“A big piece of the business is going online, whether that is brick and mortar or whether it’s pure players like Amazon, so not being online means your brands are not being as relevant. We’re following the consumer and where they’re going.” John Carroll

General manager and vice president of e-commerce, Coca-Cola North America

Coca-Cola, which thrives on impulse buys, is involved with nearly every way consumers are reallocating their purchasing power. The 131-year old company showcased at its investor day earlier this month how it is pairing its drinks with a meal kit while also demonstrating a voice ordering system that suggests adding a cold Dasani water at the end of the order.

And when a consumer uses a storage locker, the individual can be asked if he wants to buy a drink to go along with the purchase as he gets closer to picking up the order. The beverage can be added within two minutes.

from Marketing Dive:

Coca-Cola buys Texas cult favorite sparkling water brand Topo Chico for $220 million

Coca-Cola is buying Topo Chico, the Mexican mineral water brand that has grown a cult following among Texas’ hip beverage connoisseurs, the head of the brand’s United States presence, Gerardo Galván, confirmed to The Dallas Morning News on Monday.

A press release from Topo Chico’s Monterrey, Mexico-based parent company Arca Continental — already the second largest Coke bottler in Latin America — said The Coca-Cola Company bought the rights to the brand in the U.S. for $220 million.

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The deal was made through the American beverage giant’s Venturing & Emerging Brands unit, which aims to grow a portfolio of “smaller, high-value brands” that don’t make soda, like Honest Tea and ZICO coconut water, according to Coca-Cola’s website.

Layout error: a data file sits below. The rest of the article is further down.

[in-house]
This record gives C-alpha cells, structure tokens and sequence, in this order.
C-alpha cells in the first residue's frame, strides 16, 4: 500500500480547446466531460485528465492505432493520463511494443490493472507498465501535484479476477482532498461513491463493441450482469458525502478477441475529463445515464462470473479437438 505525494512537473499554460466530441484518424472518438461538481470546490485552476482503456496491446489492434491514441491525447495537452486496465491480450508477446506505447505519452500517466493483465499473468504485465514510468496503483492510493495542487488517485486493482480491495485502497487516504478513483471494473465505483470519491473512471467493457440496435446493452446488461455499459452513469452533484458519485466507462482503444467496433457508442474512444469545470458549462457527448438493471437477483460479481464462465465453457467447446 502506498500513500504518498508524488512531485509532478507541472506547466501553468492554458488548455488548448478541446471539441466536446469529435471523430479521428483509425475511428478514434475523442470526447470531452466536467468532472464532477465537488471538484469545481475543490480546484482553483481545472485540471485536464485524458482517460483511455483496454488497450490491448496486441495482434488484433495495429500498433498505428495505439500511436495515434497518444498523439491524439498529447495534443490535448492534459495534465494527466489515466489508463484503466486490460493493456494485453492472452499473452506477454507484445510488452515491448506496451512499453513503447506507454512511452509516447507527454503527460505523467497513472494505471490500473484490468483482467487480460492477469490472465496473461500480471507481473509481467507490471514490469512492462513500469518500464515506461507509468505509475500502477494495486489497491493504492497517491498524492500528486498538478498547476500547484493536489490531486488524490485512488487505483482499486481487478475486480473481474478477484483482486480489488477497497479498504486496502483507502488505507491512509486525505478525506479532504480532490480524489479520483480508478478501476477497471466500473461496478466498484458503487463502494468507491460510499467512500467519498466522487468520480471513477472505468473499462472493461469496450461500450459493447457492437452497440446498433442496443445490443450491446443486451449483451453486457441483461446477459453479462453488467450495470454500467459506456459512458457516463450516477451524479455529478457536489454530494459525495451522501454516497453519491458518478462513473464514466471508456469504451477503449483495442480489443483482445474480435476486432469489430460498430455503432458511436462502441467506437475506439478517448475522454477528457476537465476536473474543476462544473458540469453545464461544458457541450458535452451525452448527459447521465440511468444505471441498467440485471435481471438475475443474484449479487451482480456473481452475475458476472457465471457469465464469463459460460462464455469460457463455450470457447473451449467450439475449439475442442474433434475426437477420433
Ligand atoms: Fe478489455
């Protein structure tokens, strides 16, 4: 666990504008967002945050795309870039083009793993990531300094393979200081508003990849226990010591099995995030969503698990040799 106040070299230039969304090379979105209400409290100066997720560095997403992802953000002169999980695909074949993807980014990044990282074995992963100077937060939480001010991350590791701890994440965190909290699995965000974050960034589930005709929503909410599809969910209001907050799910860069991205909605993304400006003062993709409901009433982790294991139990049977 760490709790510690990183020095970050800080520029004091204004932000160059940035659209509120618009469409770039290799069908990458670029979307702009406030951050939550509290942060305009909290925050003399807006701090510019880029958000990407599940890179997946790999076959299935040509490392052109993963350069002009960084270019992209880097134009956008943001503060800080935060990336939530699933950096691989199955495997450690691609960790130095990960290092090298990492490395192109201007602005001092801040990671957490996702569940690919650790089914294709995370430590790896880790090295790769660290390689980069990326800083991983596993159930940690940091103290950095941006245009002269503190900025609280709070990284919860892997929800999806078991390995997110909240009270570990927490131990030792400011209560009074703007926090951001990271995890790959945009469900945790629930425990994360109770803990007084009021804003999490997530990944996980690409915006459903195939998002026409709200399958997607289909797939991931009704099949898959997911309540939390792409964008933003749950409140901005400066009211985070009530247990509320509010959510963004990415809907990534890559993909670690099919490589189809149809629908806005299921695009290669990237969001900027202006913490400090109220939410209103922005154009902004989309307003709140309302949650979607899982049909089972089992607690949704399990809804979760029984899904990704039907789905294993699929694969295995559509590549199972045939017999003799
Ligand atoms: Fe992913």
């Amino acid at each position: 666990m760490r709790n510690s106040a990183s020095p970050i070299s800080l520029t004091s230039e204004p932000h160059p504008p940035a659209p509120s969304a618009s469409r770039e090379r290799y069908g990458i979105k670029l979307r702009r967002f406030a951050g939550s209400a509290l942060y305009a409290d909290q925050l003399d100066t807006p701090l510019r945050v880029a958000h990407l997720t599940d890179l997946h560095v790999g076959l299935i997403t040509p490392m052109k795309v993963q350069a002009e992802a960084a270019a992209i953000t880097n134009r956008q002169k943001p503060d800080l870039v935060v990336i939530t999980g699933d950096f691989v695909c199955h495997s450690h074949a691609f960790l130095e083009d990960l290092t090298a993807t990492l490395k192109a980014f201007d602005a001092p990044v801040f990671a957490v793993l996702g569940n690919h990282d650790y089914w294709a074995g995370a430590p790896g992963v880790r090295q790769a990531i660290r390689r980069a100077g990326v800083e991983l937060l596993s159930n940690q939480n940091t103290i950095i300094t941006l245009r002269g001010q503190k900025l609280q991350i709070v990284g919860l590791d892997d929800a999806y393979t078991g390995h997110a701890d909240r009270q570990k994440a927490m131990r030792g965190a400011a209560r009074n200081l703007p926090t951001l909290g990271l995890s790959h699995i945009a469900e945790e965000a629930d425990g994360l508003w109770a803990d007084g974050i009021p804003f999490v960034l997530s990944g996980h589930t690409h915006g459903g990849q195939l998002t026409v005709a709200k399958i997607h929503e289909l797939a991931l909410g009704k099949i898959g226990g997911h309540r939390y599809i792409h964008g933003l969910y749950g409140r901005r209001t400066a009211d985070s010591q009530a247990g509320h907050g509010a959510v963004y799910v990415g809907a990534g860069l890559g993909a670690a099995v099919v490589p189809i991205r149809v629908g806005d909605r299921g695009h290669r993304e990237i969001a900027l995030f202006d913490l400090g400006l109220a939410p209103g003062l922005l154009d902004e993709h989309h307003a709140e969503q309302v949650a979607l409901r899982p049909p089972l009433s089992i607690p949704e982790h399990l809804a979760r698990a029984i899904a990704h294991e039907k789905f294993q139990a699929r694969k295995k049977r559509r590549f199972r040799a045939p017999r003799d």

Coke Inks Endorsement Deal With EA Sports Video Game Character Alex Hunter

With its newest athletic endorsement deal, Coke doesn’t have to worry about its star getting into legal trouble, posting embarrassing tweets or demanding more money. That’s because the person only exists in a video game.


His name is Alex Hunter, a creation of Electronic Arts for its popular FIFA soccer game. Hunter first burst onto the virtual scene last year in “FIFA 17” via a feature called the “The Journey.” The cinematic mode allows game players to experience and influence how the fictional star navigates the competitive soccer circuit, like earning a contract with an English Premier League team. EA brought Hunter back for “FIFA 18” with a storyline about a comeback in Major League Soccer’s L.A. Galaxy after falling on hard times in the English Premier League.

Read more at Creativity-Online:

Coca-Cola’s Corporate Brand Campaign Moves Beyond Soda

Since James Quincey took over as Coca-Cola Co. CEO in May, the company in earnings calls and investor presentations has been selling itself as a “total beverage company” with a product portfolio that goes beyond its namesake cola brand. On Sunday night, the marketer will bring that message to a national audience with a TV ad that is part of a new corporate branding campaign.

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The spot, airing during NBC’s “Sunday Night Football” broadcast, seeks to reintroduce the beverage giant to Americans as the company completes a decade-long refranchising initiative that returns ownership of local bottlers to independent companies. In doing so, Coke sold off capital-intensive manufacturing and distribution operations as it evolves into a company with a central focus on marketing and innovation.

Read more at AdAge: